Term Paper, 2006, 13 Pages
I. The image of men and women in society
II. “Woman as image, man as bearer of the look”, Laura Mulvey, Visual Pleasure and Narrative Cinema
1 Laura Mulvey criticises Hollywood film because of representing women as objects for the male gaze
2 Subordination of women because of male and female distinctions
3 Women as male desire and fear
3.1 Female castration and women as castrators
3.2 Women's image in male unconsciousness
4.1 Functions and effects of the cinema
4.2 Representation of women as image in the film
4.2.1 The male protagonist has power over the events and over the woman
4.2.2 Woman influences the man's feelings and his acts
III. Hollywood cinema still exploits the image of women
In a time of rapid technological progress and development, everything changes quite fast. These changes can be seen in every field of life. For instance, the way of supplying basic needs or the way how to make own life better, but also certain norms and values are quite different today. Instead of visiting a theatre in order to be entertained, people can watch TV or use the internet. If a man and a woman live together unmarried, hardly anybody will be shoked about that fact.
But often certain attitudes are anchored in society and can hardly be changed. One example is the detemination which individual role men and women are likely to play as members of a society and how their image appears in every culture. It is especially interesting to see how the media represent women, the so called “weaker sex”.
The following pages respond with the representation of women through the years. Additionally, they deal with problems and consequences coming up because of the difference between men and women.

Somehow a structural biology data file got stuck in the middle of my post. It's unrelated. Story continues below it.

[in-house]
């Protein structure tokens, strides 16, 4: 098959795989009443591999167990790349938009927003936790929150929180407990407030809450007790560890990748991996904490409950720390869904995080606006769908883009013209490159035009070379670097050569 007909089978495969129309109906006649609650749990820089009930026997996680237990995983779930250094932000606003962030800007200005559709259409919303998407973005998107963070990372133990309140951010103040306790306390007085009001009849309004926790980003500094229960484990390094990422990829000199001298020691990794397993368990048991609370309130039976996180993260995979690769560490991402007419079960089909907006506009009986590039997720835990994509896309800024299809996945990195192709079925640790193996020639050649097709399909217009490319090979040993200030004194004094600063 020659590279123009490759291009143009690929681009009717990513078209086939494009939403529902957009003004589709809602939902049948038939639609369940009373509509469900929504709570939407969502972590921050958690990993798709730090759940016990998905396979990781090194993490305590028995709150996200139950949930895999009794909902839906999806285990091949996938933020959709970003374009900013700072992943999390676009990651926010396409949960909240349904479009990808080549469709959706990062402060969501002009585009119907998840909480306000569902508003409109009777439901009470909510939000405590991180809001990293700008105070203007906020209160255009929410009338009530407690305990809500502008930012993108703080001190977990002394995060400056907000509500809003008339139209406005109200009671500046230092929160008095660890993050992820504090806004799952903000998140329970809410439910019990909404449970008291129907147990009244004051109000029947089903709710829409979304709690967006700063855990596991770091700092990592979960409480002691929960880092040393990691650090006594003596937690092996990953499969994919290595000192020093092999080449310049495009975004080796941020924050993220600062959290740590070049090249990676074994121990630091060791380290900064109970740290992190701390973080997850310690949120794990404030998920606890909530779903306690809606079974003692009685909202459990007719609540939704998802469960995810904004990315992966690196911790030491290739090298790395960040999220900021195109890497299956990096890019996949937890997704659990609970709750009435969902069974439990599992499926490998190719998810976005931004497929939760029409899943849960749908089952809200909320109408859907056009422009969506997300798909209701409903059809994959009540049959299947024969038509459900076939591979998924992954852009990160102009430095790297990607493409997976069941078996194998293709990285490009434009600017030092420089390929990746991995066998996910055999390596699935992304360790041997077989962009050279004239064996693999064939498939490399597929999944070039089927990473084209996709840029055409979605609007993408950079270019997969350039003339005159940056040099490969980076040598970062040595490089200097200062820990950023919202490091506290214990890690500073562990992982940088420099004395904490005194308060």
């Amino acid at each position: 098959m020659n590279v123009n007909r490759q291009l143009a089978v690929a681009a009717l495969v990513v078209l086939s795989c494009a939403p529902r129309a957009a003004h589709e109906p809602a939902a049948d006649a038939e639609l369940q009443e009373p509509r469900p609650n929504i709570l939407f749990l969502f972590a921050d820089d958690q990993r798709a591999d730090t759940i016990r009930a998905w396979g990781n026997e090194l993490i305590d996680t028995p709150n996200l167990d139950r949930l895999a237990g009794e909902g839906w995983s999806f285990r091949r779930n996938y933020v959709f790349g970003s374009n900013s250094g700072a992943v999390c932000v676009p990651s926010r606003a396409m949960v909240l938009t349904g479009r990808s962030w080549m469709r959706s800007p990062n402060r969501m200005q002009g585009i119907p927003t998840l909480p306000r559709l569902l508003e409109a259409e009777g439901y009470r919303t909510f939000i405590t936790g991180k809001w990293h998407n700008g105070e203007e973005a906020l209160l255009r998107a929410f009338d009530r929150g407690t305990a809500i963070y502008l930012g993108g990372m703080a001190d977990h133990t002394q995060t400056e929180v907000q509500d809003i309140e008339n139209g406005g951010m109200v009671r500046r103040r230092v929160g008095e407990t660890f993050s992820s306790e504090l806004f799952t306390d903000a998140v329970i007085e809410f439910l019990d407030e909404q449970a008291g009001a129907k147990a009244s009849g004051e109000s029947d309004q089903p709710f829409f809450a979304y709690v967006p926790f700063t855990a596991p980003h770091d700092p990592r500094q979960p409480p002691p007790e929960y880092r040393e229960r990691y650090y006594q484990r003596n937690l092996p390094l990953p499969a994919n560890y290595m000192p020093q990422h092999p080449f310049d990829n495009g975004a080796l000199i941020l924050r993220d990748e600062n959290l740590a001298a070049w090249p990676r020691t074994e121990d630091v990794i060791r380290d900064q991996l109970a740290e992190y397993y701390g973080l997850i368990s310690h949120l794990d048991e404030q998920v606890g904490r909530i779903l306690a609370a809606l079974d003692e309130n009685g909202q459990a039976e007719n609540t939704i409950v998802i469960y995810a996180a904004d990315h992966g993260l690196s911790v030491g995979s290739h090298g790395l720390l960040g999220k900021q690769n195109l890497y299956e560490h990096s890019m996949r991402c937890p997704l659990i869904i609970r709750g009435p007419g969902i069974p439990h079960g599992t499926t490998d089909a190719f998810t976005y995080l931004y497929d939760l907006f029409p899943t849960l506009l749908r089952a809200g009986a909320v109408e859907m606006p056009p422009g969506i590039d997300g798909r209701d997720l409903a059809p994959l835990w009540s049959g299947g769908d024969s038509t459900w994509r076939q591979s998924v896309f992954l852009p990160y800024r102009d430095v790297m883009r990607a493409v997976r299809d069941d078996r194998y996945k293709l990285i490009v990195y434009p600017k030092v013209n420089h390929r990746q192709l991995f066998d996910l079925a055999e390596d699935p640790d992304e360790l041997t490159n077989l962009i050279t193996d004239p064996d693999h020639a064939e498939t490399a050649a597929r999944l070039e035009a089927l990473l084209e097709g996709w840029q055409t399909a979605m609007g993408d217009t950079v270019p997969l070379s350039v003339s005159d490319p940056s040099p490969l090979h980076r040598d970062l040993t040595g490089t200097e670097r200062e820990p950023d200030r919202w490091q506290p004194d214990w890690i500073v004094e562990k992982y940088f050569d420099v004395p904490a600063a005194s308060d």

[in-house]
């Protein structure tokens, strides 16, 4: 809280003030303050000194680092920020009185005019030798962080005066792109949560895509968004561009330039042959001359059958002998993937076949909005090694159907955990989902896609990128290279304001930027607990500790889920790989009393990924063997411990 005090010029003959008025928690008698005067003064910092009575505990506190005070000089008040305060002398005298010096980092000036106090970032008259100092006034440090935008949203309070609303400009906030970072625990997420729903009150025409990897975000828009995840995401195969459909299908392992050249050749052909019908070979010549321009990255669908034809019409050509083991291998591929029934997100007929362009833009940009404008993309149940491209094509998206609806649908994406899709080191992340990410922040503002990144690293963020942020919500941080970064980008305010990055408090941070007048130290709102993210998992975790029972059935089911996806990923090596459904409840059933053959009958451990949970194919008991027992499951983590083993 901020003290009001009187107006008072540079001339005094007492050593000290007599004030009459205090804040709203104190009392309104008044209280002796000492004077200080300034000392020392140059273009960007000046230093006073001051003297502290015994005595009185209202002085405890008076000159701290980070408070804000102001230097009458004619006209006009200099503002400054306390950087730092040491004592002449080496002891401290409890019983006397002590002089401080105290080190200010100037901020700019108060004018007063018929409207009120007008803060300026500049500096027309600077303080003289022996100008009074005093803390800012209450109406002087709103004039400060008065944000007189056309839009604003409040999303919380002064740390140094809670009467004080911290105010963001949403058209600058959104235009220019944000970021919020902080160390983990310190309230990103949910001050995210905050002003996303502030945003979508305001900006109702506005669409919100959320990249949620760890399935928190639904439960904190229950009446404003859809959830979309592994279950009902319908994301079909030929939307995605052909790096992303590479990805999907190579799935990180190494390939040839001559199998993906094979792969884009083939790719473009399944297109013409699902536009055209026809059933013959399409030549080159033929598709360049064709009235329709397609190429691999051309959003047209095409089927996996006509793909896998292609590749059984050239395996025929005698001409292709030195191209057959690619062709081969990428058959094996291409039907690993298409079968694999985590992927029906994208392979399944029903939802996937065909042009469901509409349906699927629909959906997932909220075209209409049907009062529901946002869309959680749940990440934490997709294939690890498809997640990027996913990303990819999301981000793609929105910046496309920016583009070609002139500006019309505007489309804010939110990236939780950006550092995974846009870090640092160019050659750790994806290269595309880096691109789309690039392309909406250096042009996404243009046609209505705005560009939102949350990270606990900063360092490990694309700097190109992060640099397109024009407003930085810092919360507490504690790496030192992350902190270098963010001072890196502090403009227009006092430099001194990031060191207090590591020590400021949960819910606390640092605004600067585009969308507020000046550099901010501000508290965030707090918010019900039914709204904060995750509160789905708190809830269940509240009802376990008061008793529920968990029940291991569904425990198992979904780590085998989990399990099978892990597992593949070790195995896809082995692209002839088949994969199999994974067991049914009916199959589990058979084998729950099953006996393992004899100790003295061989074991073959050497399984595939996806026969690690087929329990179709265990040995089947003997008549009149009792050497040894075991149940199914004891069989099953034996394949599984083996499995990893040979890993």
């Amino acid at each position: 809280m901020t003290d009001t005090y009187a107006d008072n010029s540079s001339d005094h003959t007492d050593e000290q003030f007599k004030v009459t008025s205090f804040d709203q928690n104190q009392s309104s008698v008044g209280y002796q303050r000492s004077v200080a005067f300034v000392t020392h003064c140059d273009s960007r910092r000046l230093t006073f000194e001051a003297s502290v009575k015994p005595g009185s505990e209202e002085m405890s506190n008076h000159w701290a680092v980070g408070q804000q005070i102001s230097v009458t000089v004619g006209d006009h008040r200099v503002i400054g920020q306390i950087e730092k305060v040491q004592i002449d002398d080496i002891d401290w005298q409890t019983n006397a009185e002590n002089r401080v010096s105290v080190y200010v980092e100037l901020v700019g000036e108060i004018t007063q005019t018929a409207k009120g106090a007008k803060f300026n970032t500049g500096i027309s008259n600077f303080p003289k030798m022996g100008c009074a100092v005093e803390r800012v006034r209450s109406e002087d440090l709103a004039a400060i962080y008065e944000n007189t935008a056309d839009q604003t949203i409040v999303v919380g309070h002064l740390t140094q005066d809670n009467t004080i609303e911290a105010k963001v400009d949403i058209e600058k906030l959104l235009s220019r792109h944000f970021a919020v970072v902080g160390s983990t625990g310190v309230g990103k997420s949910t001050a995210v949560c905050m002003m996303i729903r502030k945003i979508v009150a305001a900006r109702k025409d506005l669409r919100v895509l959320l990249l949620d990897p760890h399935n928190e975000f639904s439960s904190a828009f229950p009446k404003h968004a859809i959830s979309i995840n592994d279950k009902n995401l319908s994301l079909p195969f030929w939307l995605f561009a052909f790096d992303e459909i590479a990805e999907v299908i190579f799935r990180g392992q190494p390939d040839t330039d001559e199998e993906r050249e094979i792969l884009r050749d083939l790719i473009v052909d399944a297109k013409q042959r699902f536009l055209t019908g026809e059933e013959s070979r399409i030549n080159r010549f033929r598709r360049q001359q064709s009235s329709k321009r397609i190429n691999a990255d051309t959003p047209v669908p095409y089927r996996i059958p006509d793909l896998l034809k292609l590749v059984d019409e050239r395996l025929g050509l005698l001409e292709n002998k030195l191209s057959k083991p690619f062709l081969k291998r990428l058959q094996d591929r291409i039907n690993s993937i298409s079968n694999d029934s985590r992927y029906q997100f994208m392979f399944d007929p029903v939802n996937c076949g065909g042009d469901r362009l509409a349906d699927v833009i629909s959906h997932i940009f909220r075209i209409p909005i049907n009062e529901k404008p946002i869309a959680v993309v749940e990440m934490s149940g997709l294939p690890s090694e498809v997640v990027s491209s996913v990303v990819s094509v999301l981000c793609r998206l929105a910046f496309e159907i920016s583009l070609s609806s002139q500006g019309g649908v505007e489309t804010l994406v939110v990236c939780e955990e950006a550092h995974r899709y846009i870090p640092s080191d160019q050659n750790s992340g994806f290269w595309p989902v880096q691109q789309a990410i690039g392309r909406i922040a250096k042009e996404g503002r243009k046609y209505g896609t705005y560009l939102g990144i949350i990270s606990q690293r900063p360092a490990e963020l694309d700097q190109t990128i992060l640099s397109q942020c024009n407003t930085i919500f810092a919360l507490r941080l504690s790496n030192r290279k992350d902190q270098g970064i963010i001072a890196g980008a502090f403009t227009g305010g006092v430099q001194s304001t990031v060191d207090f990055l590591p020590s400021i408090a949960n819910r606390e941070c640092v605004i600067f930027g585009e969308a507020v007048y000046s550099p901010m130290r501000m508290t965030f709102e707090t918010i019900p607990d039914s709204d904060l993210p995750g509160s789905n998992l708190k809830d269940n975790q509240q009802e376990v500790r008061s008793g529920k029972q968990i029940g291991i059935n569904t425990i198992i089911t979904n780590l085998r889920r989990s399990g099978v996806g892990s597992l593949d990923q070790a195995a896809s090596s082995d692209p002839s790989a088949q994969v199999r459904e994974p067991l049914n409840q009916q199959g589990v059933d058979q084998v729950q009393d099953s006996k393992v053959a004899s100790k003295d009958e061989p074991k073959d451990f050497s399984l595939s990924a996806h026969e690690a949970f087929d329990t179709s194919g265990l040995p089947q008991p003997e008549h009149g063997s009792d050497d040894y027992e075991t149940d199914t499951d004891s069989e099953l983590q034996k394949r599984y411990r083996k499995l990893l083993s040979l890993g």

The British feminist film-maker and theorist Laura Mulvey, born in 1941, wrote her essays, when Women's Liberation widely started to criticise discrimination of women. In Visual and Other Pleasures, published in 1975, Laura Mulvey investigates the content, the form of the film and the language of the film, combined in relation to the Gender. She looks into the subject of women represented by Hollywood cinema. In doing so, the author criticises the way female identity is formed by media. According to Laura Mulvey, mainstream film satisfies especially the male spectator by projecting his desires on the screen. Women are regarded as objects of fetishistic display for male viewers' pleasure.
Fundamentally, a woman presented on the screen scene should be very erotic, so that she attracts the spectator`s attention. But a woman shown in films does not only appeal to the male spectators as a sexual object, furthermore, the female figure is regarded as a menace of castration, because a woman does not have a penis (21). To emphasise her opinion, Laura Mulvey alludes to Hollywood films shot between the nineteenthirties up to the nineteensixties.
Laura Mulvey associates male position with “active” and female position with “passive” (19). Due to the fact that women tend to exhibitionism, they are the object that men look at. The author transfers the terms of passive and active to the audience and the narrative cinema. The spectator embodies the subject, so to say the active role, while the narrative film stands for the object which is the passive position.
Beyond that, Laura Mulvey brings out in her essays mechanisms and codes of the Hollywood cinema which display heroes and heroines. In addition, she looks at its impact on spectators that serves both scopophilia, “pleasure in looking at another person as an erotic object” and narcissism by identification with the male protagonist (25).